Sheryl Hamilton is a Canada Research Professor at Carleton University appointed to the Department of Law and Legal Studies and the School of Journalism and Communication. A member of the Royal Society of Canada College of New Scholars, Artists and Scientists since 2014, Hamilton held a Tier II Canada Research Chair in Communication, Law and Governance between 2003 and 2013. She is the author or co-author of three books – Impersonations: Troubling the Person in Law and Culture (2009), Law’s Expression: Communication, Media and Law in Canada (2009) and Becoming Biosubjects: Bodies. Systems. Technologies. (2011). She is the co-editor of the 2017 collection, Sensing Law (Routledge) and is the Director of the Canadian Initiative in Law, Culture and Humanities.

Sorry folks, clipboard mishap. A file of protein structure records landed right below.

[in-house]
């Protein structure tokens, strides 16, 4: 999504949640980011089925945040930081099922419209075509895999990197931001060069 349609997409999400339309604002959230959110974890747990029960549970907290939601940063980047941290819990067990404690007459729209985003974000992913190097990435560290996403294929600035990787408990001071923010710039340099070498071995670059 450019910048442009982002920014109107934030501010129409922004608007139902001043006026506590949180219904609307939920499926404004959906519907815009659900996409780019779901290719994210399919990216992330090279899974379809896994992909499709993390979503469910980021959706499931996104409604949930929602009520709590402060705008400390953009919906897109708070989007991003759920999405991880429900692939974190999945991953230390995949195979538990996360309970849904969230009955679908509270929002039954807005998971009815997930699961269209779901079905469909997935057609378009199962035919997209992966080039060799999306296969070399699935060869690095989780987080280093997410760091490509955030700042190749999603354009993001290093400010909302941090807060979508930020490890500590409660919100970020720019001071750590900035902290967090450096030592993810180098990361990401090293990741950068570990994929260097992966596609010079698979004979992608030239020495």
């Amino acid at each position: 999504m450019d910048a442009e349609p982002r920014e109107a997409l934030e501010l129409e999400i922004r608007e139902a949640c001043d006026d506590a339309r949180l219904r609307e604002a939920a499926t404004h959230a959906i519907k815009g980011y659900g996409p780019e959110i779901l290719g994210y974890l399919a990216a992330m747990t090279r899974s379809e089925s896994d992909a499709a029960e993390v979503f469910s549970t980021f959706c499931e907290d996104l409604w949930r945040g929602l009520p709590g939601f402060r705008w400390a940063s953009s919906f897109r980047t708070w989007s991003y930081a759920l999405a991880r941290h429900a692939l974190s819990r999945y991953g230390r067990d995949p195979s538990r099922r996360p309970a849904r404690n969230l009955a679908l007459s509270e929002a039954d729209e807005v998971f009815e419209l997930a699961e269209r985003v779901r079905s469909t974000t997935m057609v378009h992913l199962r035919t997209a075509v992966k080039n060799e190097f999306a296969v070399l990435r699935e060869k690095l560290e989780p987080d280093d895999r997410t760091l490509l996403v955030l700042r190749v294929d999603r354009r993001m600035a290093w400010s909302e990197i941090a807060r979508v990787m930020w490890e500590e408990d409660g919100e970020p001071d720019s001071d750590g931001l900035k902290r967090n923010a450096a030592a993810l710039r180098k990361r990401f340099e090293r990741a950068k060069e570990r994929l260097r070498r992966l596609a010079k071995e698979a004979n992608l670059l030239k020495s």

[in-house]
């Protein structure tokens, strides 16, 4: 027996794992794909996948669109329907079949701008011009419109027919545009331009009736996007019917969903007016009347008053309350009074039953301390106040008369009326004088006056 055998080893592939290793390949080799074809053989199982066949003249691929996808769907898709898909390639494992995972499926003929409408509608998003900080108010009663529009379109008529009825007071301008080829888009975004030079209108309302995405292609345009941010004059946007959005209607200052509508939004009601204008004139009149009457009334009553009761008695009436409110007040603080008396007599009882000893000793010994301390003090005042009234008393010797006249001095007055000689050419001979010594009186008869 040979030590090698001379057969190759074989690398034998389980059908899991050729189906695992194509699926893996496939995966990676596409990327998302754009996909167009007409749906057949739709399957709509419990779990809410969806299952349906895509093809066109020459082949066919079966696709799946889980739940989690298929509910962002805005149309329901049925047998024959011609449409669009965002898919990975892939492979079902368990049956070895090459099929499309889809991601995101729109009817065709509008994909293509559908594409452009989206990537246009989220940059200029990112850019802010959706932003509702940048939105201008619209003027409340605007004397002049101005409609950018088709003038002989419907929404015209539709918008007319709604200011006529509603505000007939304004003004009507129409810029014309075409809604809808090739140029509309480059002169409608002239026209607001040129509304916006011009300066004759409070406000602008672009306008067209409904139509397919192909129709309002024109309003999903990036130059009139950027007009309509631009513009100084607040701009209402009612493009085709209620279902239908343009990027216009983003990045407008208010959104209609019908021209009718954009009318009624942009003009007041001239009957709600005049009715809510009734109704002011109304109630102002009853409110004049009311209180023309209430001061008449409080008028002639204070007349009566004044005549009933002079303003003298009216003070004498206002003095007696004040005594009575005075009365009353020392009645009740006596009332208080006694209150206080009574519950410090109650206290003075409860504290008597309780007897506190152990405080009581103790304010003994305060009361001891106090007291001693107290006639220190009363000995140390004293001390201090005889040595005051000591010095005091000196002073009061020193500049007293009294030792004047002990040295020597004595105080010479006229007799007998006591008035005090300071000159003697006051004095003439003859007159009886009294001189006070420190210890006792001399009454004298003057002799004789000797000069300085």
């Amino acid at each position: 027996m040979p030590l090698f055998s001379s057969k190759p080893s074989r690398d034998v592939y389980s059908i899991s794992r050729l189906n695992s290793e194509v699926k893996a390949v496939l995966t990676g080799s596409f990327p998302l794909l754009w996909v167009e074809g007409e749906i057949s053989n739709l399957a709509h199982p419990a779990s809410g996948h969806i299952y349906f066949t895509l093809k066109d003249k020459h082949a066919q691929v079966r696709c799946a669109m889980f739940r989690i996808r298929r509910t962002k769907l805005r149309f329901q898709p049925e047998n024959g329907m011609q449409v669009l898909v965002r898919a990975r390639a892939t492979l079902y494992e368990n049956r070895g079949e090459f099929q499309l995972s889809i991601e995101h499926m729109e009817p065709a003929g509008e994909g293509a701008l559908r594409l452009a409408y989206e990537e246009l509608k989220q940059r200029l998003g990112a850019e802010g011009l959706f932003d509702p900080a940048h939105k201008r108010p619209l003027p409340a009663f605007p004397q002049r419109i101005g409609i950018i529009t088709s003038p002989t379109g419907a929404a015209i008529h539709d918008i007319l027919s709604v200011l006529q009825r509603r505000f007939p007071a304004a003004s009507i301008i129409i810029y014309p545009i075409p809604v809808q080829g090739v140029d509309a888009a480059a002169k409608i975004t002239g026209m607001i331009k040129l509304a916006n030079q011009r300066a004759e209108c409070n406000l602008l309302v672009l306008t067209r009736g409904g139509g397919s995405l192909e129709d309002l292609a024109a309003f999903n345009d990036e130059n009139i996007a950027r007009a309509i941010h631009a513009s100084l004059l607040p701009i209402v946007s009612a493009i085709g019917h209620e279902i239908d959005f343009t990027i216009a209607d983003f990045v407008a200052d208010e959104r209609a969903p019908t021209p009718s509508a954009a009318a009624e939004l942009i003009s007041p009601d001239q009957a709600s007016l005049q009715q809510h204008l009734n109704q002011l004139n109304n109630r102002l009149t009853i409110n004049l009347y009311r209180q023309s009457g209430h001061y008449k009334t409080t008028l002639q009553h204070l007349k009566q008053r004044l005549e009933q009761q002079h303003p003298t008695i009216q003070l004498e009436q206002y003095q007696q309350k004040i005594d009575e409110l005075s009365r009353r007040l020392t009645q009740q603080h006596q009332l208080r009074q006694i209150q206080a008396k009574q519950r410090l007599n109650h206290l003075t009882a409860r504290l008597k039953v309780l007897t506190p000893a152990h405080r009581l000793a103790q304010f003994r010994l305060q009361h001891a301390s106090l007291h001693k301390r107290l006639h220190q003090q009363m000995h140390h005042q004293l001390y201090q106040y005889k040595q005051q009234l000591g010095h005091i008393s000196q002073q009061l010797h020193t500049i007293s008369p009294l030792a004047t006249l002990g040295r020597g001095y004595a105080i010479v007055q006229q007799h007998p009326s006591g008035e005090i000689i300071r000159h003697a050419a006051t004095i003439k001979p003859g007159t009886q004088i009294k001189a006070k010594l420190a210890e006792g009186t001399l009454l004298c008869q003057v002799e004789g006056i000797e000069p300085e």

She has published on a wide array of topics at the intersection of bodies, technology and regulation. For example, her last three articles focused on: great apes and legal personhood in the film Rise of the Planet of the Apes; the figure of the female mad scientist and scientific entrepreneurialism in the film Splice; and how it feels to play at apocalypse in the mobile game Pandemic. She is currently a member of a SSHRC-funded research team exploring sensori-legal studies and her research examines the shifting social norms, discourses and regulation of hands, touch and gesture in pandemic culture. Specifically she is exploring what it means to have dirty hands.
She is proud to have played a role in the early days of Studio XX with so many other fabulous women and is constantly thrilled by the amazing work the Studio continues to do!